Washers and dryers are great to have in the home, but they can get in the way. The distance between the back of your washer and dryer and the wall constitutes wasted space in your home. Most of this wasted space stems from washer draining needs and dryer vent requirements. Amending your draining and venting situation may help save you considerable space. Always check with local building codes on washer and dryer installation before changing your setup.
Getting your washer and dryer closer to your wall is a great idea in theory, but you should always check with manufacturer clearance specifications before undertaking such a job. Your washer and dryer installation manuals should contain exact clearance requirements for your appliances. While providing clearance between the wall and your washer and dryer can prove a frustrating use of space, clearance requirements ultimately exist to protect you from fire hazards and protect your walls and home frame from impact damage from vibrating appliances.
Washers usually require distance from the wall because they attach to inlet hoses and possess outlet hoses that extend from the back of the unit. The easiest way to get a washer closer to the wall entails cutting into the wall. For instance, you can install a recessed wall box to mount your washer water supply lines, which allows you to move the washer closer to the wall. You can also cut a hole in the wall, feed the outlet hose through and connect it directly to a plumbing drainage system within the wall. This allows you to push the unit closer to the wall.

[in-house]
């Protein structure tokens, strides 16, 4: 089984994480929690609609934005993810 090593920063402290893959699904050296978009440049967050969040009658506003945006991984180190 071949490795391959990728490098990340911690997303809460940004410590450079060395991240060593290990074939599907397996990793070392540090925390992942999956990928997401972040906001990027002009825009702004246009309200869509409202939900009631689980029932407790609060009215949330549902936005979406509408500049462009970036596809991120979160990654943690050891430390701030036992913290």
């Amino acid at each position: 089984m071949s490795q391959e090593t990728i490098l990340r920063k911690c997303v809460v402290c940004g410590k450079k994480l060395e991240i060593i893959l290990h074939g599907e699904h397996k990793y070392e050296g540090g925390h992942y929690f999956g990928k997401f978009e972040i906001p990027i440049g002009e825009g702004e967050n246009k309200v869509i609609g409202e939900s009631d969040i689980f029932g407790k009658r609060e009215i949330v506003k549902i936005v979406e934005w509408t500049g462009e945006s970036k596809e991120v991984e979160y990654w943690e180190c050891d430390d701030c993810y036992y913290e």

Almost all dryers need vents. The vents help remove lint and other potentially flammable items from the dryer, and take away hot air as the dryer cools during or after a drying cycle. Getting your dryer closer to the wall requires modifying your venting system. For instance, you can purchase recessed wall boxes designed to hold dryer vents within the wall at steep angles, allowing you to push your dryer as close to the wall as clearance specifications allow. Various similar methods of vent modification exist. Or, you can purchase a ventless dryer, capable of sitting much closer to the wall than a standard dryer.
When considering modifications to get your washer or dryer closer to the wall, it's worth considering the costs -- and aggravation -- of making the change compared to purchasing new, more suitable appliances, such as a ventless dryer. A professional contractor or appliance vendor may be able to assist you with this. Professionals can also point out the potential hazards of your situation and explain to you how best to avoid those hazards. In the case of new construction, planning the space with in-wall washer and dryer connections in advance will forestall the need to later move the appliances.
Will Gish slipped into itinerancy and writing in 2005. His work can be found on various websites. He is the primary entertainment writer for "College Gentleman" magazine and contributes content to various other music and film websites. Gish has a Bachelor of Arts in art history from University of Massachusetts, Amherst.